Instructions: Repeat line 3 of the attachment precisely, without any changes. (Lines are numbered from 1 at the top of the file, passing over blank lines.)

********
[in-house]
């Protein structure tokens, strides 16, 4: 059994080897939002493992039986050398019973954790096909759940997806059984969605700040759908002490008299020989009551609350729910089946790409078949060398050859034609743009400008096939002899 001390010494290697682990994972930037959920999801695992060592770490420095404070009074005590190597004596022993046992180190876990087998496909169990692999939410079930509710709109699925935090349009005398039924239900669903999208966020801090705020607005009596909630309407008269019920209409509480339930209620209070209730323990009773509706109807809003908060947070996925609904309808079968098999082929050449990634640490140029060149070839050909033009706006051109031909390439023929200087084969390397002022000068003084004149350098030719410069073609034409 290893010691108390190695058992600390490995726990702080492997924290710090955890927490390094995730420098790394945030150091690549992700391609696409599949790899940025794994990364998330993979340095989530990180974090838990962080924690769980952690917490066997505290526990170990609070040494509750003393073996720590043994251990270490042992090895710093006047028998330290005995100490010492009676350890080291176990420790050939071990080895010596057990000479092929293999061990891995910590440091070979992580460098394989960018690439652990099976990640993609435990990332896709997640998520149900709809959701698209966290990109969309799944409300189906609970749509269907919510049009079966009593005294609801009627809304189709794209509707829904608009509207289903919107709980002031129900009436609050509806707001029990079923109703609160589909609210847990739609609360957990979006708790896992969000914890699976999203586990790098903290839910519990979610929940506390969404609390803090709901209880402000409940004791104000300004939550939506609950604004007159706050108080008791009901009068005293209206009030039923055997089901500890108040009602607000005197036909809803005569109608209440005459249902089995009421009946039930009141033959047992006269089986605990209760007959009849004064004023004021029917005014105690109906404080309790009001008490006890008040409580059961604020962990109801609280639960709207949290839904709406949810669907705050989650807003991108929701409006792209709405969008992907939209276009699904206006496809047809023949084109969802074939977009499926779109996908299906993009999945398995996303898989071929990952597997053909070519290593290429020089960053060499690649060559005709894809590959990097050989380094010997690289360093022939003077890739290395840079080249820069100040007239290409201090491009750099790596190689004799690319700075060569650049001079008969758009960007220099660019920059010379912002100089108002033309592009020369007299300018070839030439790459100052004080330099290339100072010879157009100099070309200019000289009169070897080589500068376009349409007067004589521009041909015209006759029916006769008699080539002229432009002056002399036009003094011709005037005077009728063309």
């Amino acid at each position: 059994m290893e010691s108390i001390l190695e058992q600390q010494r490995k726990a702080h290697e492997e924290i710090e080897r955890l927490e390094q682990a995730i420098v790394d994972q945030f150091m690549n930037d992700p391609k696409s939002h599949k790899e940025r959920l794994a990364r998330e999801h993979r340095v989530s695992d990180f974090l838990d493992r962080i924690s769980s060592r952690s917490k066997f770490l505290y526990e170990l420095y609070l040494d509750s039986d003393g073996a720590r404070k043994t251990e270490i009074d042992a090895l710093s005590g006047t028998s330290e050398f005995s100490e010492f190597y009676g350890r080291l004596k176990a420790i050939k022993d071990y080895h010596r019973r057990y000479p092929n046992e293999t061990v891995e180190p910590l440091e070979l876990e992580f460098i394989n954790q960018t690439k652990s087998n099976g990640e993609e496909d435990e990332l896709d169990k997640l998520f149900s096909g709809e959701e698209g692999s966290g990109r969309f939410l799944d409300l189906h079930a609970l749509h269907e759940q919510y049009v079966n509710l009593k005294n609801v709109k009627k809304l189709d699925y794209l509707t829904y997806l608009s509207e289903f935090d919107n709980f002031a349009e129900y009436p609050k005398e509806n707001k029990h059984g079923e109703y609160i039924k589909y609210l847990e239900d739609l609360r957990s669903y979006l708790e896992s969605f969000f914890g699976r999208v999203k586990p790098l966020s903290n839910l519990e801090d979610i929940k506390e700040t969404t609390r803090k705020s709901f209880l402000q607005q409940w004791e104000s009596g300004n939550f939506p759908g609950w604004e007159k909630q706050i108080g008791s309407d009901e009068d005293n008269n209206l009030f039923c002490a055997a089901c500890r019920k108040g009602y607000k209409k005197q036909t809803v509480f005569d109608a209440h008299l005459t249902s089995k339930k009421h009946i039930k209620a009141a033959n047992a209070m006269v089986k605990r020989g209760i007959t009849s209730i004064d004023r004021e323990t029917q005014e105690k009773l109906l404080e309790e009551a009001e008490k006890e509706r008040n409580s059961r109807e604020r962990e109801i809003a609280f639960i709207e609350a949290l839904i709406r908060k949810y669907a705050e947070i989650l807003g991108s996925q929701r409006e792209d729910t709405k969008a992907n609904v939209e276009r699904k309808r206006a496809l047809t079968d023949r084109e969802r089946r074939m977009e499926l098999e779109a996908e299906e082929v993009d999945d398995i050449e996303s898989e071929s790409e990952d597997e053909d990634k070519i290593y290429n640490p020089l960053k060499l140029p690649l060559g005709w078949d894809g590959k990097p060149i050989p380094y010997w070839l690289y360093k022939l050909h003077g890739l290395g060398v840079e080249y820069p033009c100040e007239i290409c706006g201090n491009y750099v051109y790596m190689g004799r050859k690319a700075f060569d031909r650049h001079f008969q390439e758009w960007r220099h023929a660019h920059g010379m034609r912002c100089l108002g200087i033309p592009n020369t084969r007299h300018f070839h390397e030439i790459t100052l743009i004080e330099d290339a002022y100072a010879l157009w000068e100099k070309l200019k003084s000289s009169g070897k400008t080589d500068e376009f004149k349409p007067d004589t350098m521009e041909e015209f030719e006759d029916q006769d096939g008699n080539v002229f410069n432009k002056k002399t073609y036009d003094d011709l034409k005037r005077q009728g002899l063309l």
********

């Amino acid at each position: 059994m290893e010691s108390i001390l190695e058992q600390q010494r490995k726990a702080h290697e492997e924290i710090e080897r955890l927490e390094q682990a995730i420098v790394d994972q945030f150091m690549n930037d992700p391609k696409s939002h599949k790899e940025r959920l794994a990364r998330e999801h993979r340095v989530s695992d990180f974090l838990d493992r962080i924690s769980s060592r952690s917490k066997f770490l505290y526990e170990l420095y609070l040494d509750s039986d003393g073996a720590r404070k043994t251990e270490i009074d042992a090895l710093s005590g006047t028998s330290e050398f005995s100490e010492f190597y009676g350890r080291l004596k176990a420790i050939k022993d071990y080895h010596r019973r057990y000479p092929n046992e293999t061990v891995e180190p910590l440091e070979l876990e992580f460098i394989n954790q960018t690439k652990s087998n099976g990640e993609e496909d435990e990332l896709d169990k997640l998520f149900s096909g709809e959701e698209g692999s966290g990109r969309f939410l799944d409300l189906h079930a609970l749509h269907e759940q919510y049009v079966n509710l009593k005294n609801v709109k009627k809304l189709d699925y794209l509707t829904y997806l608009s509207e289903f935090d919107n709980f002031a349009e129900y009436p609050k005398e509806n707001k029990h059984g079923e109703y609160i039924k589909y609210l847990e239900d739609l609360r957990s669903y979006l708790e896992s969605f969000f914890g699976r999208v999203k586990p790098l966020s903290n839910l519990e801090d979610i929940k506390e700040t969404t609390r803090k705020s709901f209880l402000q607005q409940w004791e104000s009596g300004n939550f939506p759908g609950w604004e007159k909630q706050i108080g008791s309407d009901e009068d005293n008269n209206l009030f039923c002490a055997a089901c500890r019920k108040g009602y607000k209409k005197q036909t809803v509480f005569d109608a209440h008299l005459t249902s089995k339930k009421h009946i039930k209620a009141a033959n047992a209070m006269v089986k605990r020989g209760i007959t009849s209730i004064d004023r004021e323990t029917q005014e105690k009773l109906l404080e309790e009551a009001e008490k006890e509706r008040n409580s059961r109807e604020r962990e109801i809003a609280f639960i709207e609350a949290l839904i709406r908060k949810y669907a705050e947070i989650l807003g991108s996925q929701r409006e792209d729910t709405k969008a992907n609904v939209e276009r699904k309808r206006a496809l047809t079968d023949r084109e969802r089946r074939m977009e499926l098999e779109a996908e299906e082929v993009d999945d398995i050449e996303s898989e071929s790409e990952d597997e053909d990634k070519i290593y290429n640490p020089l960053k060499l140029p690649l060559g005709w078949d894809g590959k990097p060149i050989p380094y010997w070839l690289y360093k022939l050909h003077g890739l290395g060398v840079e080249y820069p033009c100040e007239i290409c706006g201090n491009y750099v051109y790596m190689g004799r050859k690319a700075f060569d031909r650049h001079f008969q390439e758009w960007r220099h023929a660019h920059g010379m034609r912002c100089l108002g200087i033309p592009n020369t084969r007299h300018f070839h390397e030439i790459t100052l743009i004080e330099d290339a002022y100072a010879l157009w000068e100099k070309l200019k003084s000289s009169g070897k400008t080589d500068e376009f004149k349409p007067d004589t350098m521009e041909e015209f030719e006759d029916q006769d096939g008699n080539v002229f410069n432009k002056k002399t073609y036009d003094d011709l034409k005037r005077q009728g002899l063309l």